Holocaust Survivor Testimony: Torch Lighter Eliezer Eizenschmidt
Eliezer Eizenschmidt is one of the six torch lighters who participated in the official opening ceremony of this year's Yom Hashoah (Holocaust Martyrs' and Heroes' Remembrance Day).
The theme of this year’s ceremony was defiance and rebellion during the Holocaust: 70 years since the Warsaw Ghetto Uprising.
Eliezer Eizenschmidt was born in 1920 in Luna, Belarus, the eldest of three children to Joshua and Esther.
In June 1941, the Germans occupied Luna, and in November, they established a ghetto in the city. In November 1942, the Germans began to transfer the Jews from the ghetto to the Kielbasin camp. In December, they were taken to a train station and deported to Auschwitz. All of Eliezer's family members were selected for murder except him and his brother Abraham. Five weeks later, Abraham was also killed.
Eliezer was assigned to a Sonderkommando group, where he worked in horror for six months, removing corpses from the gas chambers and transferring them to cremation pits. One night, the men of the Sonderkommando held a Pesach seder. They obtained a little white flour, and in secrecy baked matzah on an oven. Everyone received a tiny piece of matzah.
In Eliezer’s room, the Sonderkommando men built hand grenades from cans of preserved meat into which they placed gunpowder in preparation for revolt. They also sharpened knives they found among the belongings of newly arrived Hungarian Jews, turning them into weapons. In October 1944, a group of Sonderkommando workers rebelled; all of its participants were killed. The Germans began a thorough investigation among all of the surviving Sonderkommando men, among them Eliezer. Despite having been at the very heart of the preparations, he revealed nothing – though his hair turned white overnight.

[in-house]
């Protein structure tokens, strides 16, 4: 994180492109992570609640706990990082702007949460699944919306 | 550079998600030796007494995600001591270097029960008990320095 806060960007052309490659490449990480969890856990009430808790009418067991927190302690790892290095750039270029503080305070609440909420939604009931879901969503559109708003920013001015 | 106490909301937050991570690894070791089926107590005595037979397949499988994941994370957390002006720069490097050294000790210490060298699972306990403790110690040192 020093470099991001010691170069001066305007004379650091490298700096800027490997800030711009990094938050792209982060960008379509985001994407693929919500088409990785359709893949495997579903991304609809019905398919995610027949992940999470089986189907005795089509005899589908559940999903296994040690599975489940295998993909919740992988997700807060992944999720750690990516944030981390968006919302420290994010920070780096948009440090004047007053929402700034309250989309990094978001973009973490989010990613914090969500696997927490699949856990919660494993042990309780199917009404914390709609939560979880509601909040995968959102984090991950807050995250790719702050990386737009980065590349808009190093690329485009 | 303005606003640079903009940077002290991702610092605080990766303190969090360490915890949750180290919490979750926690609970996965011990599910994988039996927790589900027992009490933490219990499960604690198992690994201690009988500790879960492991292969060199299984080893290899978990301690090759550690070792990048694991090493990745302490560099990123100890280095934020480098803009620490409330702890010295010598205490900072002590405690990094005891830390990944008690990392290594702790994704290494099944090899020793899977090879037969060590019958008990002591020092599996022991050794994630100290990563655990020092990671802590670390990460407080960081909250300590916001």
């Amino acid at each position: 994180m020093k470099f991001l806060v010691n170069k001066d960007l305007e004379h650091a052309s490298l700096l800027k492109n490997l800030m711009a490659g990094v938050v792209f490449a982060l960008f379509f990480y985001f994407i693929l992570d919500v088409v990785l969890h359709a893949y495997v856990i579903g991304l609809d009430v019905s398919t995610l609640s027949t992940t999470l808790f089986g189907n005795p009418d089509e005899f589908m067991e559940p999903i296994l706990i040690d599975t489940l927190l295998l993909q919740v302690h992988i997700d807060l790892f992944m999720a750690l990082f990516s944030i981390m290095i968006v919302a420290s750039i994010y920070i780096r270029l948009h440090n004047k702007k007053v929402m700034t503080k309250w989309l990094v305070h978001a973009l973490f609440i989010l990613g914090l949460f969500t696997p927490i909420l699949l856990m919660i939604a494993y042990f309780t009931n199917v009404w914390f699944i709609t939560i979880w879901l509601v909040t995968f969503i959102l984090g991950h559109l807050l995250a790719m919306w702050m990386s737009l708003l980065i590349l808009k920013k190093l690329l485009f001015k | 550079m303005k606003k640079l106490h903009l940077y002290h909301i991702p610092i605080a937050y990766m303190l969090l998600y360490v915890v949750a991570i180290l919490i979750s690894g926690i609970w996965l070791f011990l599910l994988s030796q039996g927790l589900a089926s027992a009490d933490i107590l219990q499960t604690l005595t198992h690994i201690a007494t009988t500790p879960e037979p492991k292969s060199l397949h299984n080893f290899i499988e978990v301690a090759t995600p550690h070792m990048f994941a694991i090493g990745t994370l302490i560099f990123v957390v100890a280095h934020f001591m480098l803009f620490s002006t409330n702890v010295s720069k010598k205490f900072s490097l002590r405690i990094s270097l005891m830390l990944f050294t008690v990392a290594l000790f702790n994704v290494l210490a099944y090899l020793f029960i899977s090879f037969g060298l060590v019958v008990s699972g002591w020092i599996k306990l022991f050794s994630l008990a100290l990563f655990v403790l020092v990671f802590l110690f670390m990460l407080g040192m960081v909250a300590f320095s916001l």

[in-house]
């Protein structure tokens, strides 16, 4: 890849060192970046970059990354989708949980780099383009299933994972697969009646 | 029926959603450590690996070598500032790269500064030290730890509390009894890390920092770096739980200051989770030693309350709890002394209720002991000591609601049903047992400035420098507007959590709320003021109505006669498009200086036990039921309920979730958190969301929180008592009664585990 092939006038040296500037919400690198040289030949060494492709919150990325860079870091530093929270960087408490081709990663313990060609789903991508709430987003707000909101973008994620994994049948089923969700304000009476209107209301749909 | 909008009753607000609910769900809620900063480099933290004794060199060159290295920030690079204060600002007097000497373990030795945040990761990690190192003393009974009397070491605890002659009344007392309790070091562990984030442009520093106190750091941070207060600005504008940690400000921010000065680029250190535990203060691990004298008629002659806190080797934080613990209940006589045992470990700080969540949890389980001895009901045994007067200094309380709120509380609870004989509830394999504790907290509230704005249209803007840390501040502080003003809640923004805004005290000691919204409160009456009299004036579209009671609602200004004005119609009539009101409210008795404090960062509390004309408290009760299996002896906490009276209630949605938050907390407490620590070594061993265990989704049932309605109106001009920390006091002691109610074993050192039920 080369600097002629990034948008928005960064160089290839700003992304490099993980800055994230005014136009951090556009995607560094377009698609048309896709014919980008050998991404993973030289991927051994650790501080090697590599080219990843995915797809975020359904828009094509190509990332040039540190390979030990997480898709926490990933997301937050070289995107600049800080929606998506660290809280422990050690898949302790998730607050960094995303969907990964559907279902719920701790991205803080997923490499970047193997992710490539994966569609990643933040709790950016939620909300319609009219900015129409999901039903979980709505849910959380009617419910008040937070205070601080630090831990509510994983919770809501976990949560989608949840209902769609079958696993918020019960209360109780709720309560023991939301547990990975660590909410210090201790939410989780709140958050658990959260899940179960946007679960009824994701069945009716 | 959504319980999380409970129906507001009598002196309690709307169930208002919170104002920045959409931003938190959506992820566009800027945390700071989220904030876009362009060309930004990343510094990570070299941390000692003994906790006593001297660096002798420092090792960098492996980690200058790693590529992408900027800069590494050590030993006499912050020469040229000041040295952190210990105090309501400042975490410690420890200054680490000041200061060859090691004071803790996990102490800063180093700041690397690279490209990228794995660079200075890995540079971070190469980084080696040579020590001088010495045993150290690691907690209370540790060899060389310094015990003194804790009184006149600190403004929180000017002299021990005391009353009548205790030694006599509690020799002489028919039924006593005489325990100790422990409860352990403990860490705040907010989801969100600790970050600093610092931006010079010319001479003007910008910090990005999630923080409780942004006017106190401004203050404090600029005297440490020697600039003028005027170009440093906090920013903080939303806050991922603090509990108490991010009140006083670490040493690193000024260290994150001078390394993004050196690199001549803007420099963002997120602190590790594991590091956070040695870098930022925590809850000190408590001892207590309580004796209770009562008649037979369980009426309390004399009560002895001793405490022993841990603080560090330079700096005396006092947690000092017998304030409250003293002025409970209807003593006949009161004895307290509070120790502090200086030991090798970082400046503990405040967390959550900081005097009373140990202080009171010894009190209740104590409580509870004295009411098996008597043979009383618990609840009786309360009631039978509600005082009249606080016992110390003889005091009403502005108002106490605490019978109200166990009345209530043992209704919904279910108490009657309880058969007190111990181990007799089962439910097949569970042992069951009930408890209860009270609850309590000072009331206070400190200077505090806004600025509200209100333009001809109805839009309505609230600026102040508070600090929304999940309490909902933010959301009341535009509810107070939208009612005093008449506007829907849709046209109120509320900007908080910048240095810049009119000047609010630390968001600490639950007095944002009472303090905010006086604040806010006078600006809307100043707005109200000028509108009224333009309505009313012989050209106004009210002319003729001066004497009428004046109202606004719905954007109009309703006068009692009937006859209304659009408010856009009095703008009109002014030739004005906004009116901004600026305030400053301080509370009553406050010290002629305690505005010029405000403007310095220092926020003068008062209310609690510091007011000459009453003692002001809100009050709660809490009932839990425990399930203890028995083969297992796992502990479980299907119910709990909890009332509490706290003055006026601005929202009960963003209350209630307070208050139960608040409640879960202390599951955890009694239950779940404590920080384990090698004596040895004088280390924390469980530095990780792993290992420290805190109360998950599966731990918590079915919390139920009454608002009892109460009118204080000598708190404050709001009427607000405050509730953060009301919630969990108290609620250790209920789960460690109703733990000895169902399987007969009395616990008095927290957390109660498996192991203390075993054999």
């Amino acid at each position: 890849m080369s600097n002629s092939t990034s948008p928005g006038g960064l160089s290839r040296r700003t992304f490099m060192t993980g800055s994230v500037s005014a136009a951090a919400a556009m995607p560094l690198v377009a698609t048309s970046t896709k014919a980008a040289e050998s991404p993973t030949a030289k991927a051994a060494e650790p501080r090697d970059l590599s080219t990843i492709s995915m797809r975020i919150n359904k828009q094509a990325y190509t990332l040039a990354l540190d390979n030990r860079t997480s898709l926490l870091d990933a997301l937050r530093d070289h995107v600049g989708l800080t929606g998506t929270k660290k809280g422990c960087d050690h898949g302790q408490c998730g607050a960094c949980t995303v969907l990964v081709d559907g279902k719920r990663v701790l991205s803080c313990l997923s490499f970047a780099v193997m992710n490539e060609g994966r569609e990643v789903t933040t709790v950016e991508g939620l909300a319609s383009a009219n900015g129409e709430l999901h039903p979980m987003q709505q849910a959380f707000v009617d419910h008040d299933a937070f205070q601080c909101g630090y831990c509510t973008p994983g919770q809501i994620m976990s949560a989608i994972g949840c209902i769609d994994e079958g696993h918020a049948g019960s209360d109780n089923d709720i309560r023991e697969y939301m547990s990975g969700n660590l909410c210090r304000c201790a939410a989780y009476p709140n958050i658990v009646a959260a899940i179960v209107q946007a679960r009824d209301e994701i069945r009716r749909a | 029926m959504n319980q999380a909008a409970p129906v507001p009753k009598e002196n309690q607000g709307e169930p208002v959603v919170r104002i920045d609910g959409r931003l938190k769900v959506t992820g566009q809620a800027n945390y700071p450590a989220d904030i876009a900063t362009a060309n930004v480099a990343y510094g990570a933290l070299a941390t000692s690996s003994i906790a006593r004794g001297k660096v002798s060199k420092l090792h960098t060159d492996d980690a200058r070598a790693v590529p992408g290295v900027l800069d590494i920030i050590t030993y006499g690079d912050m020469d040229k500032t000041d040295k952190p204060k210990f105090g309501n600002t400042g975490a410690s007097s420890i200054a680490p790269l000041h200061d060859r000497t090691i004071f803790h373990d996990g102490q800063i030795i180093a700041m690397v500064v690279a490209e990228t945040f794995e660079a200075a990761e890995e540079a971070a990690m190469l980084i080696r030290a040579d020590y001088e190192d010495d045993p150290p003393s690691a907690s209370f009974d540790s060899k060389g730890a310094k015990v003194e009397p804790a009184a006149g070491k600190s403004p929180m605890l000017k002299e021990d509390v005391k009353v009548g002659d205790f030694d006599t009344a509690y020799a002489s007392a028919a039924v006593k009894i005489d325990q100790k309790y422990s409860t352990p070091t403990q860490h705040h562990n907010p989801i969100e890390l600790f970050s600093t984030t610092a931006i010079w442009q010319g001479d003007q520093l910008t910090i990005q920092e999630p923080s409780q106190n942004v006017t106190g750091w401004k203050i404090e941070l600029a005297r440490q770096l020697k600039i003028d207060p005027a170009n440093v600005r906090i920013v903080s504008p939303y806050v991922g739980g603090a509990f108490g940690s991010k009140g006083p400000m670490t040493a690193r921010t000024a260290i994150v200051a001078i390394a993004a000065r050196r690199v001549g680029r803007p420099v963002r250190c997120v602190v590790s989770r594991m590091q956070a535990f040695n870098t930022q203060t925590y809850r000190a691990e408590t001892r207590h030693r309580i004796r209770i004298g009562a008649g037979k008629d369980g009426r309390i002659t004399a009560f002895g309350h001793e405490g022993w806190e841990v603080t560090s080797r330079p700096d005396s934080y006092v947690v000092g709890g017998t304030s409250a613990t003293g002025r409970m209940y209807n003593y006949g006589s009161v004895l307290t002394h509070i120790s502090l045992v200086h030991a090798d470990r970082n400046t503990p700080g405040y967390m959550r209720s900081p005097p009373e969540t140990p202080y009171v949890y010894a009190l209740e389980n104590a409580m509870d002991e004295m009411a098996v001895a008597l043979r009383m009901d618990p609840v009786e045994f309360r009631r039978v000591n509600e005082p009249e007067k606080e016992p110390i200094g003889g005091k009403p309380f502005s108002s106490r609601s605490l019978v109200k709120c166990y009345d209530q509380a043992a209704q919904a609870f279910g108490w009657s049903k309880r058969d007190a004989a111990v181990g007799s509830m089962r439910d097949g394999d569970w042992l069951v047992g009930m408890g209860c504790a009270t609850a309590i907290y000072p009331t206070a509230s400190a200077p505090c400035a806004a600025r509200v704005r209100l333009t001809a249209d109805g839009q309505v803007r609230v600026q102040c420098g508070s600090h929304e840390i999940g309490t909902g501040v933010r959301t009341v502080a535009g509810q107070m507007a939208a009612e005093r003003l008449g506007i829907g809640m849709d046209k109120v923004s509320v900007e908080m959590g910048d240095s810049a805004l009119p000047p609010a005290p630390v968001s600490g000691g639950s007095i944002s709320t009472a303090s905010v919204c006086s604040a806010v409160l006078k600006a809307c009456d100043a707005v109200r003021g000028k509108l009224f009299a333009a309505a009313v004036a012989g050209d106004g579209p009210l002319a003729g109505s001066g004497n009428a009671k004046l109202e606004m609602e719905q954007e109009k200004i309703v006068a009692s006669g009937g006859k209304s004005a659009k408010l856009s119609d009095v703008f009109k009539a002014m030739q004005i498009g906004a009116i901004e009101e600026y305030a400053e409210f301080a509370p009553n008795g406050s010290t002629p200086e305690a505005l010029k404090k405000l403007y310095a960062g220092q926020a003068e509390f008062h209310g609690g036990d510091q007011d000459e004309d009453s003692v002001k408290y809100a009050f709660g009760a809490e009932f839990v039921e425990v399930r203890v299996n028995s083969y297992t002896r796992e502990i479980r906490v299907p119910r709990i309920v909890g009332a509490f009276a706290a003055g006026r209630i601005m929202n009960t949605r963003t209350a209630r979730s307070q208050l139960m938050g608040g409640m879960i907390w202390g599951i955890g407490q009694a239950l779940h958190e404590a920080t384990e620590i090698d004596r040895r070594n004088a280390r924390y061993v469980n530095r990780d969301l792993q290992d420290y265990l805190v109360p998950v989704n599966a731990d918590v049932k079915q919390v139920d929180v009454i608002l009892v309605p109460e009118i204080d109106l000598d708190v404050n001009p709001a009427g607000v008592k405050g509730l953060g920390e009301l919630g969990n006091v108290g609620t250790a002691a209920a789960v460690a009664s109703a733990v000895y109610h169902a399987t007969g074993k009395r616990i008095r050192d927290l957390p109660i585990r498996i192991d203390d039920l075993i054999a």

On 18 January 1945 Eliezer was sent on a death march heading for Germany. He escaped from the convoy before it even left Polish territory, but was shot and injured. Covering up his bloody footprints with snow, he hid in the fields. When he was discovered by Ukrainians, he posed as a Belorussian and escaped. He eventually arrived at the house of Teodor and Franciszka Tendera, who hid him until liberation. (In 1970, Yad Vashem recognized the couple as Righteous Among the Nations.)
In September 1945, Eliezer married Judith, also a Holocaust survivor. In June 1946, the couple immigrated to Eretz Israel. After detention at Atlit, they settled in the south and then in Givatayim. Eliezer became a blacksmith, and continues to work at a factory.
Eliezer accompanies missions to Poland as a witness, and performs in the "Testimony Theater" in Givatayim that facilitates dialogue between Holocaust survivors and Israeli youth.
Eliezer and Judith, z”l, have two children, six grandchildren and three great-grandchildren.